Blog categories

search Created with Sketch.
search Created with Sketch. Search this blog

Back to blog

Google Quietly Removes AdWords Places of Interest

by

Google AdWords / March 27, 2017

Some of you might have noticed that the AdWords’ Places of Interest option found under the “Location groups” section of Location targeting, has disappeared. No, it’s not a bug and no, you’re not losing your mind. To prove it, here are a couple of screenshots:

Before

Now

I reached out to Google today to find out what was going on. The rep I chatted with wasn’t aware of any changes, but after a few minutes of investigating was able to confirm that indeed, the Places of Interest option was no longer there.

It seems that Google quietly removed it and didn’t tell anyone. Even the Google rep I spoke with hadn’t gotten the news and confirmed; there was no documentation of the change at Google. In fact, the AdWords help file on geographic targeting still says you can target this way.

The rep I spoke with guessed that since this was a lesser known feature that wasn’t as widely used, Google decided not to make any noise about sunsetting it.

Not cool Google.

So What Now?!?

Before you start panicking, there is some good news. You can still target Airports and Universities, but you have a little extra work to do. Instead of being able to do so in one shot by picking the Airports or University option and choosing the whole United States, for example, you now have two options – neither of them as good as before:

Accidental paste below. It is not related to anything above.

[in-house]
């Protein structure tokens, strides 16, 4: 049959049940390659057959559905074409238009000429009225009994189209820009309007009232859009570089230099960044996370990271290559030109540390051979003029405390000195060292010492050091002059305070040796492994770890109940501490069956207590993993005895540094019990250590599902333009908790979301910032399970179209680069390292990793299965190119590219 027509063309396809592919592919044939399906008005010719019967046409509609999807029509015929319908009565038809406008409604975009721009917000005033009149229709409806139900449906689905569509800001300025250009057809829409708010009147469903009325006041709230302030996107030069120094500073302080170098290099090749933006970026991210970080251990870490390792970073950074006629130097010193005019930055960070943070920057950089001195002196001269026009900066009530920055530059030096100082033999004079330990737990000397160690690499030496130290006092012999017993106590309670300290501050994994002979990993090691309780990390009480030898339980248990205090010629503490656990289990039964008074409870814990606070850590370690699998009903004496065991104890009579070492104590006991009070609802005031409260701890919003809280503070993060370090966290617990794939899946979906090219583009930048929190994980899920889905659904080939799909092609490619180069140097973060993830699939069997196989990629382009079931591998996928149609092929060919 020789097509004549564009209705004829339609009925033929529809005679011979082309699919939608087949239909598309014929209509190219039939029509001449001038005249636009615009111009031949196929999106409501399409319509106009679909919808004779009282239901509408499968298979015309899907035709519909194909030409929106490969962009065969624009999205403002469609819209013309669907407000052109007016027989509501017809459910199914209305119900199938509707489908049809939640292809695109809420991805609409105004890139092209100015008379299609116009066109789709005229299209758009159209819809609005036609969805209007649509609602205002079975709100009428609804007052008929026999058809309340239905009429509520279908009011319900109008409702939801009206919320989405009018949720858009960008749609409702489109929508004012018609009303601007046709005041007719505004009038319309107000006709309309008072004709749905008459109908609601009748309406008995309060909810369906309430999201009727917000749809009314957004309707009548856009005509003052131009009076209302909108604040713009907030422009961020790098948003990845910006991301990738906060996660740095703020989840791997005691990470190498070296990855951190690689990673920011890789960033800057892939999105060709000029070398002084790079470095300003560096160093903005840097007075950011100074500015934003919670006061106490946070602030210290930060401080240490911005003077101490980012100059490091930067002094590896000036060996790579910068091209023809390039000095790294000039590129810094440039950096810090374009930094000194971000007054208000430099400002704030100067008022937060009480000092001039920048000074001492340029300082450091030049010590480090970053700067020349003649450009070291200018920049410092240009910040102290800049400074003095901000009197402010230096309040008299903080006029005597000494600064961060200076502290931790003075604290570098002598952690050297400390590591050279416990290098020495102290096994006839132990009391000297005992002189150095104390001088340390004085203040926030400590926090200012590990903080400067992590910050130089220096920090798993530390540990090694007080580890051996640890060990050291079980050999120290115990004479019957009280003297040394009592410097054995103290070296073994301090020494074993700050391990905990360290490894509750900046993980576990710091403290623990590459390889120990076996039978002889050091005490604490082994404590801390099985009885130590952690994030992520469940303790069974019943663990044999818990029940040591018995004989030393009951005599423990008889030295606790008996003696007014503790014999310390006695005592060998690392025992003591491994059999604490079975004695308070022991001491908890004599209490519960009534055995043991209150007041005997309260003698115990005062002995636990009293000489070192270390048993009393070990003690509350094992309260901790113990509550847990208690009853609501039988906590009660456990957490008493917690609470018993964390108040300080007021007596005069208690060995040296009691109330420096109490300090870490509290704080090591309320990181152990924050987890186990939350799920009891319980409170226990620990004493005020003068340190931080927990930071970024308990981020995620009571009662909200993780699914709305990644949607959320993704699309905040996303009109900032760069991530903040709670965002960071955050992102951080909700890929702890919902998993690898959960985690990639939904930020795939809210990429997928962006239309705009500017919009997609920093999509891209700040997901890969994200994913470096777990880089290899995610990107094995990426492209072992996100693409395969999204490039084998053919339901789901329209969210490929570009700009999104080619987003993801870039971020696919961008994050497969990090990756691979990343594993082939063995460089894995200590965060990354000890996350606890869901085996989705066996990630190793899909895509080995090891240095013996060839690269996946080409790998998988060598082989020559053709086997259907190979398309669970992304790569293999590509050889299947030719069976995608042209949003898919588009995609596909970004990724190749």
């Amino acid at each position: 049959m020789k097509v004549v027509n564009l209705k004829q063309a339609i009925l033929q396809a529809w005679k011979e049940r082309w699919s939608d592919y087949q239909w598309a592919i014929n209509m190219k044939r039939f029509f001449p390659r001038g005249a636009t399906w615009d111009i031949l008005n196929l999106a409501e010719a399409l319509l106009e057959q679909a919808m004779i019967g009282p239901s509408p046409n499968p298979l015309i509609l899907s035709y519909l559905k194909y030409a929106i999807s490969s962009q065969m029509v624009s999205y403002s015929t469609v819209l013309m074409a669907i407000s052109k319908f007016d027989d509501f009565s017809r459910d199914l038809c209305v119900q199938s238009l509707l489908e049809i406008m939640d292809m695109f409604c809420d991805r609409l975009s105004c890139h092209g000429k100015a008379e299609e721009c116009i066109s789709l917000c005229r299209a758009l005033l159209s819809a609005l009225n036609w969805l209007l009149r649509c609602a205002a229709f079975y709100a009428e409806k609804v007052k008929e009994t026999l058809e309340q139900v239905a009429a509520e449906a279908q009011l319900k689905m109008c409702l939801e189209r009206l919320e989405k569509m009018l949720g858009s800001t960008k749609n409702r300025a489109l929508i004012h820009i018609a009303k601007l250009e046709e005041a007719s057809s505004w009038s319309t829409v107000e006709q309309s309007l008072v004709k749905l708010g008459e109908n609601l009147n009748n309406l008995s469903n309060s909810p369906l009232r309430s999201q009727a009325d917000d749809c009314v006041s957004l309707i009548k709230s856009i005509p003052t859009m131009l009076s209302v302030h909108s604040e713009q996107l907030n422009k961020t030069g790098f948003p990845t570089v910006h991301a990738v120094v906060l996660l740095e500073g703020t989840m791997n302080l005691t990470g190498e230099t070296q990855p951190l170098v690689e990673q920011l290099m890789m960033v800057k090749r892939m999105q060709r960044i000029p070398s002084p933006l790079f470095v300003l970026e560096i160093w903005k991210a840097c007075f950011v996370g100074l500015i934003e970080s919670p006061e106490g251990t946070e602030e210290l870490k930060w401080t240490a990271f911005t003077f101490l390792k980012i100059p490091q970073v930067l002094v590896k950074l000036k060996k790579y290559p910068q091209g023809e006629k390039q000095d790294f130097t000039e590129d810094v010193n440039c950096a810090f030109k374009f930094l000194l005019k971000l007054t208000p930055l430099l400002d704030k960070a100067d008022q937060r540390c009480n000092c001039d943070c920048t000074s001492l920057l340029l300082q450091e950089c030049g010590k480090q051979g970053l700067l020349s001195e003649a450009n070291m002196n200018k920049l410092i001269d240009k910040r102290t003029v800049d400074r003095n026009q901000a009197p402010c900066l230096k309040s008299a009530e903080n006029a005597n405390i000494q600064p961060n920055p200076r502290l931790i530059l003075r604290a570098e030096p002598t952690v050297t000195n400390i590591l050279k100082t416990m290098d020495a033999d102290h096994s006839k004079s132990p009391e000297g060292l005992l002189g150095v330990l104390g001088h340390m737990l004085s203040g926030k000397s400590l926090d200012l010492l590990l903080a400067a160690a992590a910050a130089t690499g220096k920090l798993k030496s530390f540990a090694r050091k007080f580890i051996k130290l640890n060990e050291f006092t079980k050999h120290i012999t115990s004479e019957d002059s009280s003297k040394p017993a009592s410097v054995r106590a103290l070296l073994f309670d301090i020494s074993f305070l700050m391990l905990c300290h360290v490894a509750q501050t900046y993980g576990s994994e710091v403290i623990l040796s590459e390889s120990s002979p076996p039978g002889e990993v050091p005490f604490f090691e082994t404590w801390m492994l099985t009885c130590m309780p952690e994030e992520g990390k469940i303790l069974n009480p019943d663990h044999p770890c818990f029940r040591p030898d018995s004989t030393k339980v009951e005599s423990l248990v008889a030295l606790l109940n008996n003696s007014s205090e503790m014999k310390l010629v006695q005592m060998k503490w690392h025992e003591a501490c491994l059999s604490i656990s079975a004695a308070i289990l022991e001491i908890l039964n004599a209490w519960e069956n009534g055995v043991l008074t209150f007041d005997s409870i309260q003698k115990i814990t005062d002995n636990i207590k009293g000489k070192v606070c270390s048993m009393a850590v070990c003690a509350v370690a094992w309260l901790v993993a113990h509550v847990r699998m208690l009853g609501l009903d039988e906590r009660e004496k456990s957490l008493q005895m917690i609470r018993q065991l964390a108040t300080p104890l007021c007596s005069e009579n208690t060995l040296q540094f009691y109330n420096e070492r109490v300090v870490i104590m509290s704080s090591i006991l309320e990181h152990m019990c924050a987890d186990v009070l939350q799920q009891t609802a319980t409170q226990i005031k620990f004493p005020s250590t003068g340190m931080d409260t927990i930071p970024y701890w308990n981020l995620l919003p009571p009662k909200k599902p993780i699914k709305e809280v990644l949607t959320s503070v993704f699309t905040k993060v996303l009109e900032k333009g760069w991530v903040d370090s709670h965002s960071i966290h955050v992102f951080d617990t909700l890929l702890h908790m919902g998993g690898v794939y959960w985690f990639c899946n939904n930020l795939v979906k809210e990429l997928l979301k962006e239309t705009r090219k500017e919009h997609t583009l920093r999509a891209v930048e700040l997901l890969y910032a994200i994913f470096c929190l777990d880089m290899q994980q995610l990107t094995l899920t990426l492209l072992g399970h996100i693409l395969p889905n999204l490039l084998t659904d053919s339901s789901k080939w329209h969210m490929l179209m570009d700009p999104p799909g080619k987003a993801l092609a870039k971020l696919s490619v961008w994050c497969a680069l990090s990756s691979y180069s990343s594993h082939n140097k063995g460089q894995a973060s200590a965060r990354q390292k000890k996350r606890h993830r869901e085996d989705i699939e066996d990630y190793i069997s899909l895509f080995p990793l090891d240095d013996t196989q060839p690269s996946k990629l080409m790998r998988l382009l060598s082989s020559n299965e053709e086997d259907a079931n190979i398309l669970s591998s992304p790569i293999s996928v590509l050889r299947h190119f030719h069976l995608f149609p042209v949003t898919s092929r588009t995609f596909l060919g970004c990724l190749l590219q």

• You’ll have to search and add them one at a time as you would any other location
  • Or dig up a list of them and use the “Bulk locations” option (see instructions here).

Better than nothing, but still not cool Google.

What About Central Commercial Areas?

Unfortunately, those are gone for good. Google decided to completely remove the ability to target Central Commercial Areas for some reason. It’s a shame because here at Bloom, we found that more often than not, this form of targeting brought in higher CTRs, Conversion Rates and ROAS (Return On Ad Spend), so we were able to apply bid adjustments to get the most out of them. They tended to work especially well for e-commerce clients since we could reach people in active shopping mode who were searching from their mobile devices.

I checked to see if campaigns that had been targeting Central Commercial Areas still had them and they do (see screenshot below). For now, they are still collecting data, and we can still apply bid adjustments to them. I guess it’s only a matter of time before they disappear from campaigns altogether.

Sorry to be the bearer of bad news, but I figured you’d want to know.

Hopefully, Google will reconsider this move, but I wouldn’t hold my breath. Although, the optimist in me hopes they’re coming up with some better way of targeting users on a geographic level.

Read it first:

Get every Bloom delivered fresh to you inbox

SIGNUP
We will not spam you!

ABOUT THE AUTHOR

Avatar

COO @ Bloom

COMMENTS

Know anyone interested in this article?

Recommend it

Help us spread the word